What about those who switch teams? By that, I mean a hero who may become a villain, or rarer yet, that villain who becomes a hero.

What do we do then?

I think it depends on the situation.

Often, our heroes may have a differing viewpoint on an issue that is significant to us. And when they express that viewpoint, do they become an out-and-out villain? I remember many years ago, in 1988, a then-friend and I were approached by a person collecting signatures for California Proposition 69 which stated (emphasis mine):
  • "Declares that AIDS is an infectious, contagious and communicable disease and that the condition of being a carrier of the HTLV-III* virus or other AIDS-causing viral agent is an infectious, contagious and communicable condition. Requires each be placed on the list of reportable diseases and conditions maintained by the Department of Health Services. Provides each is subject to quarantine and isolation statutes and regulations. Provides that Health Services Department personnel and all health officers shall fulfill the duties and obligations set forth in specified statutory provisions to preserve the public health from AIDS." 
My "friend" had no problem signing it. This was talking quarantine! Separating families; parents from children, perhaps regardless of age. Plus, this was all coming out of mass hysteria, no one was sure exactly how the virus was transmitted; yet everyone seemed convinced gay men were at fault since we were the first victims. I fumed at her. My partner at the time tried very hard to console me, stating she had the right to her opinion. He was right, of course, but what hurt most, was that she was indirectly responsible for my coming out, and she stood by me during that time. And then to turn and sign something as dark and evil and misguided as this? I should have realized this attitude was the beginning of her more conservative nature emerging. She later found religion, and we slowly drifted away from each other. There were other issues as well that began wedging their way between us.

While she never actually set out to hurt me, she and I eventually grew in different directions. Does this actually make her a villain? Not really. And in all honesty, I can't really think of any hero who has actually turned on me, specifically to hurt me.

Nor can I think of any villain who has come running to my side expressing a sense of remorse for past misdeeds. Except one.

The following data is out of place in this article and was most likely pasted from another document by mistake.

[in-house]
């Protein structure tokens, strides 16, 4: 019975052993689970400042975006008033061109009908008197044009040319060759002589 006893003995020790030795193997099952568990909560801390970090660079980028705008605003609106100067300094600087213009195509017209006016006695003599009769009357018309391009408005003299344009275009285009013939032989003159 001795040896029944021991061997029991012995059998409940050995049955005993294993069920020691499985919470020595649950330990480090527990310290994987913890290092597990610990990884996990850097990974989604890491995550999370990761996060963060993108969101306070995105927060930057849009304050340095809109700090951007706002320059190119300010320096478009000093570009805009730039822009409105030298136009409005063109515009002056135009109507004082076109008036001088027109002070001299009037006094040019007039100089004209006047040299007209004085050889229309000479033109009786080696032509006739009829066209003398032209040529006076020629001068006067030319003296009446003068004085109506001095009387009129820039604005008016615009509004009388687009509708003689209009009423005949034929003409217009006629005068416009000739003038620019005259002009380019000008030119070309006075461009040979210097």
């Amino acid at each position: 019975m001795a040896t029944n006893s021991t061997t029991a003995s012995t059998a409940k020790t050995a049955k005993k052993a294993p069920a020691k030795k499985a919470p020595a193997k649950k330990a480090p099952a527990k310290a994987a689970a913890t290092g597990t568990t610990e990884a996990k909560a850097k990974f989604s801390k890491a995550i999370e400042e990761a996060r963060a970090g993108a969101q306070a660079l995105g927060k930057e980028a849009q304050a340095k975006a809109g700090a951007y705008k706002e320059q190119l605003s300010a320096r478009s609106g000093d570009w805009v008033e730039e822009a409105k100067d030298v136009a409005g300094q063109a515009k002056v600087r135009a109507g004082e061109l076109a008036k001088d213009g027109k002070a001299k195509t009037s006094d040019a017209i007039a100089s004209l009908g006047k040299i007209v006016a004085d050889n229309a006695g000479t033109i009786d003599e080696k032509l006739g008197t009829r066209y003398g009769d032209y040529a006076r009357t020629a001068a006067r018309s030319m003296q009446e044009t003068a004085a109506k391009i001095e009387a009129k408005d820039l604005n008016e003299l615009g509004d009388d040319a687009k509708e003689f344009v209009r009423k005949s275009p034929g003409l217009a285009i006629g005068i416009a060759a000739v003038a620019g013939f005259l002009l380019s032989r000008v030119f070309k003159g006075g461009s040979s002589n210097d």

My brother.

When I came out to the family in 1985, they were scattered over the country, and I felt the best way was to come out to all of them at the same time. So, I did it through a letter. My mother called me, crying it was all her fault, while my youngest brother said he while he didn't agree with homosexuality, he was still proud of me for taking a stand. My middle brother, a born-again Christian, said I would burn in hell, but always welcome at his house. (Really? Why would I want to visit?) We stopped speaking. Ironically, both my brothers have traded places. The youngest and I no longer communicate, and the middle one made the trip to California for my wedding, and even wanted to talk some sense into my ex just after our separation. It seems people evolve. (Right, President Obama?)

While our villains may indeed be villains, I think we have many more heroes than we realize.

I think it's time we begin to honor them, for as we honor them we honor ourselves.


*HTLV-III (human T lymphotropic virus type III) was an early name for the virus which was later renamed HIV (Human Immunodeficiency Virus) in 1986.

Friday, March 1, 2013

What If

What if I were to go out tonight?
What if I met a handsome guy?
What if I didn't?
What if I really did?
What if he turned out to be really nice?
What if he didn't?
What if he really did?
What if he truly liked me?
What if he didn't?
What if he really did?
What if I truly liked him?
What if I didn't?
What if I really did?
What if he asked me out?
What if he didn't?
What if he really did?
What if I agreed to go out with him?
What if I didn't?
What if I really did?
What if I had a good time?
What if I didn't?
What if I really did?
What if I asked to see him again?
What if he said yes?
What if he didn't?
What if he really did?
What if he went and had a good time?
What if he didn't?
What if he really did?
What if he wanted to sleep with me?
What if he didn't?
What if I decided to?
What if I enjoyed it?
What if he didn't?
What if we both did?
What if he asked me to go away for a weekend?
What if he didn't?
What if he really did?
What if I went and had a great time?
What I didn't?
What if I really did?
What if we had an argument?
What if we didn't?
What if we really did?
What if we resolved our differences by talking them out?
What if we didn't?
What if we really did?
What if we fell in love?
What if we didn't?
What if we really did?
What if we moved in together?
What if we didn't?
What if we really did?
What if we lived happily ever after?
What if we got married?
 What if we really did?

Inspired by "Whatif..." by Shel Silverstein.